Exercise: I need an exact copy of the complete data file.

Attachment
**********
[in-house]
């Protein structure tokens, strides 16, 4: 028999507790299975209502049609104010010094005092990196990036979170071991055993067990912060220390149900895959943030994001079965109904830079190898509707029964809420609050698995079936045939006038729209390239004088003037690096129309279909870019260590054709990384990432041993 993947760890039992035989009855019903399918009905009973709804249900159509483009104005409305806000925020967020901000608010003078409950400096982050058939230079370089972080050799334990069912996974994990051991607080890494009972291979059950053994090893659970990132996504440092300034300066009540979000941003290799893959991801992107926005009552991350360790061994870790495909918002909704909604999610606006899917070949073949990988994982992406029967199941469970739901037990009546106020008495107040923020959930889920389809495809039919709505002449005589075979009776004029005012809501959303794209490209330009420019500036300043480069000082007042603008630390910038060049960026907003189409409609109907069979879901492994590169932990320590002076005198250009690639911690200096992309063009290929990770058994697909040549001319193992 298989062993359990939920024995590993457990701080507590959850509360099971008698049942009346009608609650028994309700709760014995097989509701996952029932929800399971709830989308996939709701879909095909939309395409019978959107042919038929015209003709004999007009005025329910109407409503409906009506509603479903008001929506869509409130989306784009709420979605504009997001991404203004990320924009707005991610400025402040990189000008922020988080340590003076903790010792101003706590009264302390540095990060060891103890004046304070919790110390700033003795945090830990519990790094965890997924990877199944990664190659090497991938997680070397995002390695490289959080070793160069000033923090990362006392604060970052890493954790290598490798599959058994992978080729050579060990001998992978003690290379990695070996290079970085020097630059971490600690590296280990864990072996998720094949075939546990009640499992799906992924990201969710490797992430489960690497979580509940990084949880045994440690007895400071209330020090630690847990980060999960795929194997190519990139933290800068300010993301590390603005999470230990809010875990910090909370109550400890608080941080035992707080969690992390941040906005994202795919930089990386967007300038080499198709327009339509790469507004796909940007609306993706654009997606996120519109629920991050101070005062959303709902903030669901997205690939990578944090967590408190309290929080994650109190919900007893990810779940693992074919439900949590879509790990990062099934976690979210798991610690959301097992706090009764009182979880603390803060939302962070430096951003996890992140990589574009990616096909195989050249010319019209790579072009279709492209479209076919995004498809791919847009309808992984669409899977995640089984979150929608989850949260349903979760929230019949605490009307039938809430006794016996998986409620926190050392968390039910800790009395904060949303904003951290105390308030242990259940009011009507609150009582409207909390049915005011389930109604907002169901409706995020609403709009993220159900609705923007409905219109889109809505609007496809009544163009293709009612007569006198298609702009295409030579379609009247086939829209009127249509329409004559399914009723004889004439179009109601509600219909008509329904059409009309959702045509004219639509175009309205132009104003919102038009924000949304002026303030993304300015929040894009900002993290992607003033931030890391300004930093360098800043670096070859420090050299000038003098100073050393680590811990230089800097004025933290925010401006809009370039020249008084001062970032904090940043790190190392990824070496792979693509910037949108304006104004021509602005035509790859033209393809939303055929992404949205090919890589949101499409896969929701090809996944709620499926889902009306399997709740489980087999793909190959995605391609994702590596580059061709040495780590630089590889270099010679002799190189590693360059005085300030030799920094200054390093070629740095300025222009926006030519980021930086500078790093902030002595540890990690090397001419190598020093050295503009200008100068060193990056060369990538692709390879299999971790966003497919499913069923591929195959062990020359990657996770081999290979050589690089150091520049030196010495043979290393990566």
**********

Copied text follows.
[in-house]
């Protein structure tokens, strides 16, 4: 028999507790299975209502049609104010010094005092990196990036979170071991055993067990912060220390149900895959943030994001079965109904830079190898509707029964809420609050698995079936045939006038729209390239004088003037690096129309279909870019260590054709990384990432041993 993947760890039992035989009855019903399918009905009973709804249900159509483009104005409305806000925020967020901000608010003078409950400096982050058939230079370089972080050799334990069912996974994990051991607080890494009972291979059950053994090893659970990132996504440092300034300066009540979000941003290799893959991801992107926005009552991350360790061994870790495909918002909704909604999610606006899917070949073949990988994982992406029967199941469970739901037990009546106020008495107040923020959930889920389809495809039919709505002449005589075979009776004029005012809501959303794209490209330009420019500036300043480069000082007042603008630390910038060049960026907003189409409609109907069979879901492994590169932990320590002076005198250009690639911690200096992309063009290929990770058994697909040549001319193992 298989062993359990939920024995590993457990701080507590959850509360099971008698049942009346009608609650028994309700709760014995097989509701996952029932929800399971709830989308996939709701879909095909939309395409019978959107042919038929015209003709004999007009005025329910109407409503409906009506509603479903008001929506869509409130989306784009709420979605504009997001991404203004990320924009707005991610400025402040990189000008922020988080340590003076903790010792101003706590009264302390540095990060060891103890004046304070919790110390700033003795945090830990519990790094965890997924990877199944990664190659090497991938997680070397995002390695490289959080070793160069000033923090990362006392604060970052890493954790290598490798599959058994992978080729050579060990001998992978003690290379990695070996290079970085020097630059971490600690590296280990864990072996998720094949075939546990009640499992799906992924990201969710490797992430489960690497979580509940990084949880045994440690007895400071209330020090630690847990980060999960795929194997190519990139933290800068300010993301590390603005999470230990809010875990910090909370109550400890608080941080035992707080969690992390941040906005994202795919930089990386967007300038080499198709327009339509790469507004796909940007609306993706654009997606996120519109629920991050101070005062959303709902903030669901997205690939990578944090967590408190309290929080994650109190919900007893990810779940693992074919439900949590879509790990990062099934976690979210798991610690959301097992706090009764009182979880603390803060939302962070430096951003996890992140990589574009990616096909195989050249010319019209790579072009279709492209479209076919995004498809791919847009309808992984669409899977995640089984979150929608989850949260349903979760929230019949605490009307039938809430006794016996998986409620926190050392968390039910800790009395904060949303904003951290105390308030242990259940009011009507609150009582409207909390049915005011389930109604907002169901409706995020609403709009993220159900609705923007409905219109889109809505609007496809009544163009293709009612007569006198298609702009295409030579379609009247086939829209009127249509329409004559399914009723004889004439179009109601509600219909008509329904059409009309959702045509004219639509175009309205132009104003919102038009924000949304002026303030993304300015929040894009900002993290992607003033931030890391300004930093360098800043670096070859420090050299000038003098100073050393680590811990230089800097004025933290925010401006809009370039020249008084001062970032904090940043790190190392990824070496792979693509910037949108304006104004021509602005035509790859033209393809939303055929992404949205090919890589949101499409896969929701090809996944709620499926889902009306399997709740489980087999793909190959995605391609994702590596580059061709040495780590630089590889270099010679002799190189590693360059005085300030030799920094200054390093070629740095300025222009926006030519980021930086500078790093902030002595540890990690090397001419190598020093050295503009200008100068060193990056060369990538692709390879299999971790966003497919499913069923591929195959062990020359990657996770081999290979050589690089150091520049030196010495043979290393990566």